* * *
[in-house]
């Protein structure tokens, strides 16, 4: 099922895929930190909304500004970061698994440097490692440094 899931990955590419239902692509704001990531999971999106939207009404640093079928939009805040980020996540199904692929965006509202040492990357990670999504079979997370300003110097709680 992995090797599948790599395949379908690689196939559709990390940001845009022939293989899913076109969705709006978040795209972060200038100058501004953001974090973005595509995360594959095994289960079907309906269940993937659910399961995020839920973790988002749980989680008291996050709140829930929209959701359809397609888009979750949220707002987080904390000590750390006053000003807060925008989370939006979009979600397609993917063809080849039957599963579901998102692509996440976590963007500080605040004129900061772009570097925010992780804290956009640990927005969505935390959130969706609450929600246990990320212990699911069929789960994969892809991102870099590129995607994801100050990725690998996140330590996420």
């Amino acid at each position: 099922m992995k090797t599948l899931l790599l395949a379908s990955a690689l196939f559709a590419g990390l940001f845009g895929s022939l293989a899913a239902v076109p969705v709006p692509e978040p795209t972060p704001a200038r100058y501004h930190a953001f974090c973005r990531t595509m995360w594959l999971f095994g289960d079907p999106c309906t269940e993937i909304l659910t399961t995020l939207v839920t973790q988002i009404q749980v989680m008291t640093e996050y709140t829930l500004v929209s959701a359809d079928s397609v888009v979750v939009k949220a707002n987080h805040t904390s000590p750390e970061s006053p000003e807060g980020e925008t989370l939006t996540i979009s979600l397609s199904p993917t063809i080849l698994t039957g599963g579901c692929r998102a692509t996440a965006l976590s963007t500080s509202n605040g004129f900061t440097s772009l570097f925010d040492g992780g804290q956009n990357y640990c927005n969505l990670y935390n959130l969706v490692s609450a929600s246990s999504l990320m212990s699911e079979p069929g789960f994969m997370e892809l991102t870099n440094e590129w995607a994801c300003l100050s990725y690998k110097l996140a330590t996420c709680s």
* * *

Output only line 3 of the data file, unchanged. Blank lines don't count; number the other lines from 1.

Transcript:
């Amino acid at each position: 099922m992995k090797t599948l899931l790599l395949a379908s990955a690689l196939f559709a590419g990390l940001f845009g895929s022939l293989a899913a239902v076109p969705v709006p692509e978040p795209t972060p704001a200038r100058y501004h930190a953001f974090c973005r990531t595509m995360w594959l999971f095994g289960d079907p999106c309906t269940e993937i909304l659910t399961t995020l939207v839920t973790q988002i009404q749980v989680m008291t640093e996050y709140t829930l500004v929209s959701a359809d079928s397609v888009v979750v939009k949220a707002n987080h805040t904390s000590p750390e970061s006053p000003e807060g980020e925008t989370l939006t996540i979009s979600l397609s199904p993917t063809i080849l698994t039957g599963g579901c692929r998102a692509t996440a965006l976590s963007t500080s509202n605040g004129f900061t440097s772009l570097f925010d040492g992780g804290q956009n990357y640990c927005n969505l990670y935390n959130l969706v490692s609450a929600s246990s999504l990320m212990s699911e079979p069929g789960f994969m997370e892809l991102t870099n440094e590129w995607a994801c300003l100050s990725y690998k110097l996140a330590t996420c709680s």